With Election Into the Country Music Hall of Fame, Ray Charles Returns to One of His Earliest Loves

by Jim Casey

With his election into the Country Music Hall of Fame, Ray Charles is returning to one of his earliest loves: country music.

The Country Music Association, which is responsible for electing/inducting members into the Country Music Hall of Fame, made the announcement on August 16. Ray was elected in the Veterans Era category.

It’s been a long time coming for Ray, who died in 2004 at the age of 73.

Of course, Ray Charles needs no introduction. The man is a legend in every genre he tackled during his 50-plus-year career, including R&B, jazz, gospel, pop, and, yes, country music. It feels good that Ray is finally entering the Country Music Hall of Fame. Ray was influenced by a number of country stars as a youth, including Roy Acuff, Eddy Arnold, Hank Williams, Ernest Tubb, and Hank Snow. Even more so, Ray’s music influenced a bevy of country stars, including Elvis Presley, Buck Owens, Willie Nelson, and Ronnie Milsap, among others.

Country Roots

Ray’s love affair with country music pre-dates his landmark 1962 album, Modern Sounds in Country and Western Music, which every music lover should own. Even as a child in Greenville, Florida, in the 1930s, Ray relished listening to the Grand Ole Opry. It was the only time his mother would let him stay up past 9 p.m.

As a teen in 1947, Ray enjoyed a six-month stint playing piano—and learning to yodel—in a country band, the Florida Playboys. Of course, by the early 1950s, Ray began making a name for himself on the R&B charts with iconic tunes like “I Got a Woman,” “A Fool for You,” and “What’d I Say,” among others. But in 1959, Ray dropped a revealing hint about his future country crossover appeal when he released a cover of Hank Snow’s “I’m Movin’ On.”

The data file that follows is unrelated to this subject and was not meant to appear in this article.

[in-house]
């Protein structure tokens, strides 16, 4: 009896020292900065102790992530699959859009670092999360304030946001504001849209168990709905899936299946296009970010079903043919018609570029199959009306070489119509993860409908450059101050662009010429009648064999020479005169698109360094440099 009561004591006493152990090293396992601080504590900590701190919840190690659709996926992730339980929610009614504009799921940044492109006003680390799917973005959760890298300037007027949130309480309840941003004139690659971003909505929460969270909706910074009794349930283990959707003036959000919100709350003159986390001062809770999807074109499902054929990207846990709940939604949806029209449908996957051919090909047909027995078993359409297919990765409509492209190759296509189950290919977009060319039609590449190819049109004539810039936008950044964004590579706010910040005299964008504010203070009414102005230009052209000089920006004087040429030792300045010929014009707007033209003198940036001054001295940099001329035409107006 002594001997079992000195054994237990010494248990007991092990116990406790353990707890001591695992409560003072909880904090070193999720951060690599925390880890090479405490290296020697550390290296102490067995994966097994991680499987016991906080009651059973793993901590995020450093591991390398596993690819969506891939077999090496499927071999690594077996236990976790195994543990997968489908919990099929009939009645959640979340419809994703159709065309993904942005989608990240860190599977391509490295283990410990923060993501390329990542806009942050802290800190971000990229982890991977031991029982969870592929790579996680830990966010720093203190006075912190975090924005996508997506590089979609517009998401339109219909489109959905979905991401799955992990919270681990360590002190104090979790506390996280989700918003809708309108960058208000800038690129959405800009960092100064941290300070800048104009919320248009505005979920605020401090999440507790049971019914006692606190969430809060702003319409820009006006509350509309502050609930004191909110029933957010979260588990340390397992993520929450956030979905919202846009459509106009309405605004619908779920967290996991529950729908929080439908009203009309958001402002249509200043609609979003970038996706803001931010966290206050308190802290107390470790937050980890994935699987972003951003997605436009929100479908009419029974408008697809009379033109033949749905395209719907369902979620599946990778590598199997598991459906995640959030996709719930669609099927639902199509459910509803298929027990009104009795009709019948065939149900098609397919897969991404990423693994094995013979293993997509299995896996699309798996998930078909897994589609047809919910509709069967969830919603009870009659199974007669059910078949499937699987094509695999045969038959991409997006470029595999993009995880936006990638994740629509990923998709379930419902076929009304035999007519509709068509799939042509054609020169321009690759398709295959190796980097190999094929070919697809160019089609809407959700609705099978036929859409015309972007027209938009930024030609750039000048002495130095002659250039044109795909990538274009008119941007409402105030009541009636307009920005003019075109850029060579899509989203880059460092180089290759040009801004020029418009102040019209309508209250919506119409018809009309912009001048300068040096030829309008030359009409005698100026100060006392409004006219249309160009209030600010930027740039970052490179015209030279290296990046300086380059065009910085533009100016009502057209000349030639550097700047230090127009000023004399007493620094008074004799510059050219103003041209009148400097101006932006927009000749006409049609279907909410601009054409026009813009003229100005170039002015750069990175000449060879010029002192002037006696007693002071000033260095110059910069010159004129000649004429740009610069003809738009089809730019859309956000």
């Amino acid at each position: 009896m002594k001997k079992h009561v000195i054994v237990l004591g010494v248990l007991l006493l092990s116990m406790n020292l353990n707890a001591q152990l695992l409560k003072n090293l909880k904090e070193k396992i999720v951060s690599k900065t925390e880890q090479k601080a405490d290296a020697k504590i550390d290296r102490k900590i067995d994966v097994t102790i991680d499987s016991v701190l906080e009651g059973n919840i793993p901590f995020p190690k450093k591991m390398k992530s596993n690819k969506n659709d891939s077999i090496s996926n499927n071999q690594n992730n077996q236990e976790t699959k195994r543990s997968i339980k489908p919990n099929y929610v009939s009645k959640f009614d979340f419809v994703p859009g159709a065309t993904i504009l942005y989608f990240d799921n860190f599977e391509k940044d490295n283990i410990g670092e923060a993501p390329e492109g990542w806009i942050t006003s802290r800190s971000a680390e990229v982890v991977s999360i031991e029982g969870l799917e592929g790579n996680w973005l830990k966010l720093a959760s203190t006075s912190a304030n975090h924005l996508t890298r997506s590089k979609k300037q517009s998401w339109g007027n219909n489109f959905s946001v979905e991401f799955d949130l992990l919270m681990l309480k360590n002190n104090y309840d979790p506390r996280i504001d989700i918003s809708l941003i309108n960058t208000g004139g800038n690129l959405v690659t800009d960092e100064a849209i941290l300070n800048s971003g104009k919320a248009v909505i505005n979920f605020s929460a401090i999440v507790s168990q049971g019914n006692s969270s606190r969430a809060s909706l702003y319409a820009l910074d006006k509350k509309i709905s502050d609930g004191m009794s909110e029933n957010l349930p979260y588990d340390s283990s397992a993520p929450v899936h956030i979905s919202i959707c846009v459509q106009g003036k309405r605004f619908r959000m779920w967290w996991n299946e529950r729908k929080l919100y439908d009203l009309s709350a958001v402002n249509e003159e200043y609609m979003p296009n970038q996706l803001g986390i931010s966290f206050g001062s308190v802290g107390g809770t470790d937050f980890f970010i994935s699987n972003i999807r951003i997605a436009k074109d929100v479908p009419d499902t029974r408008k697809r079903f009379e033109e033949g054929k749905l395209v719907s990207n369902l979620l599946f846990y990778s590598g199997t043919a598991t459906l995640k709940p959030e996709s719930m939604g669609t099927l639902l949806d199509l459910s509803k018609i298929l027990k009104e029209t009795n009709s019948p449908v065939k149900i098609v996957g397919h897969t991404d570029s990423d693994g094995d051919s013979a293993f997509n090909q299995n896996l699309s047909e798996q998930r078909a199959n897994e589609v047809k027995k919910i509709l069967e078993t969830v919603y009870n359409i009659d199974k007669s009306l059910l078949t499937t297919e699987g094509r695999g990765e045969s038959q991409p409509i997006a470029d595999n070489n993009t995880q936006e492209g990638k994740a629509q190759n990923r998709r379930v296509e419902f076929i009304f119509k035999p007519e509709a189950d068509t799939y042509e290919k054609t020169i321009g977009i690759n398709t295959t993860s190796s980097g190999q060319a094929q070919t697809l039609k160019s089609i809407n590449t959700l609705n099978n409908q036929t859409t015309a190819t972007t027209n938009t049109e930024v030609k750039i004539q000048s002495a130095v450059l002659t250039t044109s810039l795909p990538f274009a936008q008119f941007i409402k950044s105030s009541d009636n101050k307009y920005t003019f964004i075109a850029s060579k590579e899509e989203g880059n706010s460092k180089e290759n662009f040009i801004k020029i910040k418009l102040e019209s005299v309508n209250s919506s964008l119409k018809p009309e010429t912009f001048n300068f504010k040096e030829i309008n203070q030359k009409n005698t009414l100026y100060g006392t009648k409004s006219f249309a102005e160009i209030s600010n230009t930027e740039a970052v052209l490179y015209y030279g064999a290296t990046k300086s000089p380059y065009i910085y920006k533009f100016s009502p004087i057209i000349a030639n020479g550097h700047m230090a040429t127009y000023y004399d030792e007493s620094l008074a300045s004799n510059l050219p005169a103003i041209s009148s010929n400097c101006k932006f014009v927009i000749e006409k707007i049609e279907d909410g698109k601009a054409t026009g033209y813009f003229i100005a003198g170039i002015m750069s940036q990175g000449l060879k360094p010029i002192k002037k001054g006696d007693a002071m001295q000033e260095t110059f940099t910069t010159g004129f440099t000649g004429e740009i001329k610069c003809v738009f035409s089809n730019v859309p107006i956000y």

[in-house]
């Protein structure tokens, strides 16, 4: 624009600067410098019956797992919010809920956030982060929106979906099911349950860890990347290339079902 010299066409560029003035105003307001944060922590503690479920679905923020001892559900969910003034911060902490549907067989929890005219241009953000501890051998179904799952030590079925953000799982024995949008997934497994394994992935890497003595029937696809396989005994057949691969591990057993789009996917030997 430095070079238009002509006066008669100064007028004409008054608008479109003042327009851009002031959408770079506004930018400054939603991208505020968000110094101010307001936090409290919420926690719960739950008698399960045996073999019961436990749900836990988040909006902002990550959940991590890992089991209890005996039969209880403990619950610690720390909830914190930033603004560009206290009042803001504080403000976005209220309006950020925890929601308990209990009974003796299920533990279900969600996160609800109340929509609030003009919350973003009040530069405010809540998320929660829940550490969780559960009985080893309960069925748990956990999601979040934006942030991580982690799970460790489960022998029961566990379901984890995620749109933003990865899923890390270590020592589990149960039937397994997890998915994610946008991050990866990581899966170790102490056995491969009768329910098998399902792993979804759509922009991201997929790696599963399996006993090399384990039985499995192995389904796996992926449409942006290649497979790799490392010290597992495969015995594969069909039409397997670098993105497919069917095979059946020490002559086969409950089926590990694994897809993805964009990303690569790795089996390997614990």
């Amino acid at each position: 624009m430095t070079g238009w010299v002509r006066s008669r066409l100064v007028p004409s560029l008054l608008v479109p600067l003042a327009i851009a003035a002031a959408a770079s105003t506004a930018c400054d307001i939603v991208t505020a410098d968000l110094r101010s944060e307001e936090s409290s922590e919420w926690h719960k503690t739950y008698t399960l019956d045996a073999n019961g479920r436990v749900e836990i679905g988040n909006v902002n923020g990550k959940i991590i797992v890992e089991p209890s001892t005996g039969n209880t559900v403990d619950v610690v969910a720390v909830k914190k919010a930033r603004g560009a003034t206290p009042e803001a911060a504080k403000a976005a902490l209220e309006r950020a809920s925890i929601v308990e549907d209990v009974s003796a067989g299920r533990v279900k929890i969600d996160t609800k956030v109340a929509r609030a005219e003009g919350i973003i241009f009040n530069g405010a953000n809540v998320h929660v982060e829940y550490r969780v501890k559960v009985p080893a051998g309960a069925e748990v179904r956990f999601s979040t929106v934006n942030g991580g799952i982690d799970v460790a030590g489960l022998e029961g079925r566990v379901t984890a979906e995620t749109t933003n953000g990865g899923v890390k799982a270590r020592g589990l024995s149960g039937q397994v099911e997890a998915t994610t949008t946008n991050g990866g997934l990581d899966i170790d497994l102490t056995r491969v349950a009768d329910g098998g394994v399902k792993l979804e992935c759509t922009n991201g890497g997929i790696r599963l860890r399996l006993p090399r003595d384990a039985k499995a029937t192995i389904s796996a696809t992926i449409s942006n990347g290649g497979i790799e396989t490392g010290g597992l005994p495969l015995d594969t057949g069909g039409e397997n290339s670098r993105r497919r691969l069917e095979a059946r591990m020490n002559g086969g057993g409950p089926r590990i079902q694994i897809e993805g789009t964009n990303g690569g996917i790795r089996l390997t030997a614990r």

In the early 1960s, Ray scored No. 1 hits on the all-genre Billboard Hot 100 chart with “Georgia on My Mind” and “Hit the Road Jack.”

Firmly established as a pop/R&B star, Ray made a peculiar move by label standards: he recorded Modern Sounds in Country and Western Music in 1962. The album featured 12 country songs—including “Bye Bye Love,” “Hey, Good Lookin’,” and “You Don’t Know Me”—recorded as big-band ballads. Ray’s cover of Don Gibson’s “I Can’t Stop Loving You” reached No. 1 on the pop charts.

With one album, his first to reach No. 1, Ray had single-handedly expanded country music’s reach. But he wouldn’t stop there.

Ray Makes His Mark

More albums followed, including 1962’s Modern Sounds in Country and Western Music Vol. 2, 1965’s Country and Western Meets Rhythm and Blues, and 1970’s Love Country Style, among others.

In 1984, Ray released, Friendship. The 10-song offering featured Ray dueting with country’s biggest stars, including Merle Haggard, Johnny Cash, George Jones, and more. Ray’s collaboration with Willie Nelson on “Seven Spanish Angels” reached No. 1 on the Billboard Hot Country Songs chart, while the album hit No. 1 on the Billboard Top Country Albums chart.

Over the course of his career, Ray recorded more than 90 country songs. And if you’re looking for them, check out Ray’s 1998 compilation album, The Complete Country & Western Recordings, 1959-1986.

“I remember in 1955 when I heard ‘I Got a Woman,'” said Buck Owen’s in the aforementioned compilation album’s liner notes. “It blew me away. I was playing at a Bakersfield club called the Blackboard, and I started doing the song there. I became a huge Ray Charles fan, and have been ever since!”

It seems Buck’s admiration was mutual. Ray recorded Buck’s “Crying Time” in 1965 and “Together Again” in 1966.

“With his recording of ‘I Can’t Stop Loving You,’ Ray Charles did more for country music than any other artist,” added Willie Nelson.

Ray was inducted into the Rock and Rock Hall of Fame in 1986. With his induction into the Country Music Hall of Fame later this year, Ray will join a revered cadre of artists, including Elvis Presley and Johnny Cash, who are in both.